MAYPORT, Fla. – Claremore native serves in the U.S. Navy aboard guided-missile destroyer USS Donald Cook.
Petty Officer 2nd Class Taylor Brown joined the Navy three years ago. Today, Brown serves as a gunner's mate.
“I knew I wasn't ready to start college, but I also knew it was time for me to go out and do things,” said Brown.
Growing up in Claremore, Brown attended Claremore High School and graduated in 2018. Today, Brown finds the values in Claremore similar to those needed to succeed in the military.
“Growing up in Oklahoma, I learned to treat others with respect, regardless of who they are or where they come from,” said Brown.
These lessons have helped Brown while serving in the Navy.
Donald Cook returned home from Naval Station Rota, Spain after spending five years as a forward-deployed destroyer.
“These Sailors distinguished themselves throughout their five years deployed overseas,” said Capt. Joseph Gagliano, Commander, Destroyers Squadron 60 and Task Force 65. “Their contribution to NATO security and freedom of navigation is a legacy that will now continue with Arleigh Burke.”
Donald Cook was replaced by USS Arleigh Burke, the lead ship of its class of Aegis-equipped guided-missile destroyers. This homeport shift was the second of four in support of the U.S. Navy’s plan to rotate the Rota-based destroyers.
“Donald Cook’s time in Sixth Fleet has afforded this ship and her crew a number of invaluable experiences that are unique to this area of operation to include operating in the Black Sea, crossing the Arctic Circle, and a multitude of international operations,” said Cmdr. Matthew Curnen, Donald Cook’s commanding officer.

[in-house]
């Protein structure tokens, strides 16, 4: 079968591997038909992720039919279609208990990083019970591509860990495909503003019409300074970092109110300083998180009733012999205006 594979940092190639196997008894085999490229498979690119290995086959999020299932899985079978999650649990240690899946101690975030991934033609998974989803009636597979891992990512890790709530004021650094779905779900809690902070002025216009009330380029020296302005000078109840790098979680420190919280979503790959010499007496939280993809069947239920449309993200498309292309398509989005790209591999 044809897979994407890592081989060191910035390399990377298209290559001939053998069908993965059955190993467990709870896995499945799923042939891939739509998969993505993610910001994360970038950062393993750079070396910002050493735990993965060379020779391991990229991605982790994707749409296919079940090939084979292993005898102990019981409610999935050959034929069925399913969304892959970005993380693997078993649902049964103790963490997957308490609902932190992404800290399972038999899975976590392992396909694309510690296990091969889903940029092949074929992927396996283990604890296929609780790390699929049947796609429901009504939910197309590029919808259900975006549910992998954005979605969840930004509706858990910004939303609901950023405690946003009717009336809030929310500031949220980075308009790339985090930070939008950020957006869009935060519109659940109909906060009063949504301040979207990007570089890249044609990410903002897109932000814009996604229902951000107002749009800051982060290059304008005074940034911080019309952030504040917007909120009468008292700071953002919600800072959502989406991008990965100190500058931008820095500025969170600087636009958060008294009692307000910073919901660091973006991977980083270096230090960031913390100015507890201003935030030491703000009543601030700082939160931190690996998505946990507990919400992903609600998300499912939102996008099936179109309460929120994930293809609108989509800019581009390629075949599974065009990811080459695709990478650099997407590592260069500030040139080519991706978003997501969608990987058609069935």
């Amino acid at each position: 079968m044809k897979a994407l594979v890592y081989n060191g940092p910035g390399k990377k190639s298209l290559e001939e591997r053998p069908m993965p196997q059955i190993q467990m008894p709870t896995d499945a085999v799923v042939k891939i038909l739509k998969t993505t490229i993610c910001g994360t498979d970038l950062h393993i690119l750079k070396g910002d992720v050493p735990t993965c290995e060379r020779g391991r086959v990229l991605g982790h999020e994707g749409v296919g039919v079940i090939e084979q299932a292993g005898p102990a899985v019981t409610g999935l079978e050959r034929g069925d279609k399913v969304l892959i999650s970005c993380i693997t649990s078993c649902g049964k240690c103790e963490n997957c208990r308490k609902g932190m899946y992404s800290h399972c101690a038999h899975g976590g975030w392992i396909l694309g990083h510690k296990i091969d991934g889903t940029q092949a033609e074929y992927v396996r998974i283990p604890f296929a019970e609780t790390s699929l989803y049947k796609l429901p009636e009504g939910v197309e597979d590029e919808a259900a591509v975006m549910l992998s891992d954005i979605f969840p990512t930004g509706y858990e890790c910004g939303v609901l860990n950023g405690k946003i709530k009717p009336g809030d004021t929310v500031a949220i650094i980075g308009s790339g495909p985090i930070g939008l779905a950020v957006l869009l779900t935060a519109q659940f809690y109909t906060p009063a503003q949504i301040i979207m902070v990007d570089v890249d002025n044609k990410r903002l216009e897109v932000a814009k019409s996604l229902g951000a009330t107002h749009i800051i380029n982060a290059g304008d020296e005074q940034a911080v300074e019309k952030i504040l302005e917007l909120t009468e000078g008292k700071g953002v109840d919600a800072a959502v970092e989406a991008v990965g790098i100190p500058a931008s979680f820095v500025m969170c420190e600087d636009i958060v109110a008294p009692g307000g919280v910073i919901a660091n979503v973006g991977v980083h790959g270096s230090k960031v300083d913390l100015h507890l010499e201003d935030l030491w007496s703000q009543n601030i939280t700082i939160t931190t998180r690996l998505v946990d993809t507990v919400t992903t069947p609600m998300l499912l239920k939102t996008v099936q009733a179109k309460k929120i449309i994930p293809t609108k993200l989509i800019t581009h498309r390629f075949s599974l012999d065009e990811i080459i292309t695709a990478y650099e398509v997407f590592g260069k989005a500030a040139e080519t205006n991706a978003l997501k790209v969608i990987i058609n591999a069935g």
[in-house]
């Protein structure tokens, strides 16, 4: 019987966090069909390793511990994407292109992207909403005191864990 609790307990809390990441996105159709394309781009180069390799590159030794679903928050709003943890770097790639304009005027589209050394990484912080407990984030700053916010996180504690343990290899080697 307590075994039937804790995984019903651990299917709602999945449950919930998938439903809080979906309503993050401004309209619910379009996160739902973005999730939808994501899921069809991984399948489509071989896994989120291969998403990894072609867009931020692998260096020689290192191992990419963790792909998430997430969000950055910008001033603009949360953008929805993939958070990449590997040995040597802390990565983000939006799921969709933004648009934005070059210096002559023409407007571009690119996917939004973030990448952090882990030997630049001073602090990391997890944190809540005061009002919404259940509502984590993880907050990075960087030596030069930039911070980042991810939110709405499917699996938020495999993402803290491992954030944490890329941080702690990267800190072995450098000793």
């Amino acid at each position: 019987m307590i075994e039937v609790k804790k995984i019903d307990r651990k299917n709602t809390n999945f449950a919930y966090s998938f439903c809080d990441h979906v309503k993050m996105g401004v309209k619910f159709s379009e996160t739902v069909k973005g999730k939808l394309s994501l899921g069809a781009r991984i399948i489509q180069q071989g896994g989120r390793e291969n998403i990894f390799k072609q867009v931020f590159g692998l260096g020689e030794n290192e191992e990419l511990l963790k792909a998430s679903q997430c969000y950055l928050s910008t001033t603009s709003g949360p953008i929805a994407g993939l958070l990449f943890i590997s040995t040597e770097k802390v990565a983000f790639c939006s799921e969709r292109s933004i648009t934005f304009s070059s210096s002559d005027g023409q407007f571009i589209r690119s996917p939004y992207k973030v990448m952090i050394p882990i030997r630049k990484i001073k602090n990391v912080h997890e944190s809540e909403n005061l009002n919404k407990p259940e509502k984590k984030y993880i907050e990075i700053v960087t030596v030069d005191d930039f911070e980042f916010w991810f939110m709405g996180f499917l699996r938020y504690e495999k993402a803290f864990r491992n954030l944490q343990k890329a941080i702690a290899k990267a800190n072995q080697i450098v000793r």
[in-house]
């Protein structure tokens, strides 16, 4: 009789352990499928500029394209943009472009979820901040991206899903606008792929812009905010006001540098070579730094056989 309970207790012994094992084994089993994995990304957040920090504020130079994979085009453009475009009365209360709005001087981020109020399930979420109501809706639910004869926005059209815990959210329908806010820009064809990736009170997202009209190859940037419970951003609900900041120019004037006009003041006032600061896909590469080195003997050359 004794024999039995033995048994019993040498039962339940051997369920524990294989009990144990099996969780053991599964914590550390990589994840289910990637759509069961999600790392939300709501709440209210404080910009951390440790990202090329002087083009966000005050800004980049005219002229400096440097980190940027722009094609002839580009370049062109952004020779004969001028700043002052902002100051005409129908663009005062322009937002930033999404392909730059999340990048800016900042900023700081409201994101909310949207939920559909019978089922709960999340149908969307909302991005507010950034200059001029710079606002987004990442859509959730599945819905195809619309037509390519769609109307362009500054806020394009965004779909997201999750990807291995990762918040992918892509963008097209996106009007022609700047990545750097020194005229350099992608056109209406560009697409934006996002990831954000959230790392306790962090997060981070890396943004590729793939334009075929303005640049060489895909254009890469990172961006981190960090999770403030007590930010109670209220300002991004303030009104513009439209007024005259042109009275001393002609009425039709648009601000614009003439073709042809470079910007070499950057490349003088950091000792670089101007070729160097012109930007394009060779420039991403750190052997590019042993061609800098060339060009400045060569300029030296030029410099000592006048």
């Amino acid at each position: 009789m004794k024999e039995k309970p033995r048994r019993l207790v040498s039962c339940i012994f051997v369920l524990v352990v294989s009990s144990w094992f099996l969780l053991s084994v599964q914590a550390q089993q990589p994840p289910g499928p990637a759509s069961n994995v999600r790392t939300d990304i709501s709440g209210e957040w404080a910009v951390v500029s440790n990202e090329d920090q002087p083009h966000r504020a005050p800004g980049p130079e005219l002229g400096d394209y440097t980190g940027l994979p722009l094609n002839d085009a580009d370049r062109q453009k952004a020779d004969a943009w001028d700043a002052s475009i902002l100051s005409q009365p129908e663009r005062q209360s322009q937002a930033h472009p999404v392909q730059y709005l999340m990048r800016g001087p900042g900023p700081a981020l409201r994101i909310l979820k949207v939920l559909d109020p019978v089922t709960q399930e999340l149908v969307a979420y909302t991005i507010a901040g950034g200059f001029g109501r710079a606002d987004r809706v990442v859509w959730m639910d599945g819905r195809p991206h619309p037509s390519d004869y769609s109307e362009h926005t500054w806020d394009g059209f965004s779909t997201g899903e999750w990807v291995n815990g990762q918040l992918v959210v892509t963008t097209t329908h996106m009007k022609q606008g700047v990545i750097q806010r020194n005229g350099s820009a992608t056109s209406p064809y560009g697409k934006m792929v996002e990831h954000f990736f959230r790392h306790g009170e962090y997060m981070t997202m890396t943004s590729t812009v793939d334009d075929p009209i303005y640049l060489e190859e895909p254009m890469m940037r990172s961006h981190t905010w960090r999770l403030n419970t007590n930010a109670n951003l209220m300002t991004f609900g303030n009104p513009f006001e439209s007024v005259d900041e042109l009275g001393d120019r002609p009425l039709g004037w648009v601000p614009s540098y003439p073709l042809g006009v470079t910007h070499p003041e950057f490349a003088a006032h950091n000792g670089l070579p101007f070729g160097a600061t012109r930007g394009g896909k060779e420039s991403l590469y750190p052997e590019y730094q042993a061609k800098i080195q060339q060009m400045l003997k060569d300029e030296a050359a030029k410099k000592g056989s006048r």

A guided-missile destroyer modernization program is underway to provide a comprehensive mid-life upgrade that will ensure the Arleigh Burke class will maintain mission relevance and remain an integral part of the Navy.
Serving in the Navy means Brown is part of a world that is taking on new importance in America’s focus on rebuilding military readiness, strengthening alliances and reforming business practices in support of the National Defense Strategy.
“The United States Navy is the first line of defense against ballistic missiles,” said Brown. "We have the most extensive defensive systems anywhere in the world. We're forming a shield for our own nation and our allies. Our job is to protect those who may not be able to protect themselves."
With more than 90 percent of all trade traveling by sea, and 95 percent of the world’s international phone and internet traffic carried through fiber optic cables lying on the ocean floor, Navy officials continue to emphasize that the prosperity and security of the United States is directly linked to a strong and ready Navy.
According to Chief of Naval Operations Adm. Mike Gilday, four priorities will focus efforts on sailors, readiness, capabilities, and capacity.
“For 245 years, in both calm and rough waters, our Navy has stood the watch to protect the homeland, preserve freedom of the seas, and defend our way of life,” said Gilday. “The decisions and investments we make this decade will set the maritime balance of power for the rest of this century. We can accept nothing less than success.”
There are many accomplishments that come with military service, and Brown is most proud of his deployment to the Aegean Sea near Greece in April.
“Our ship was required to help deter aggression from one nation against another nation,” said Brown. "It was successful because they ended up backing off."
As Brown and other sailors continue their mission, they take pride in serving their country in the United States Navy.
“Serving in the Navy can be a hard life, but the rewards make the sacrifice worth it,” added Brown. "Every time we execute our mission, I know we're providing freedom for our fellow Americans."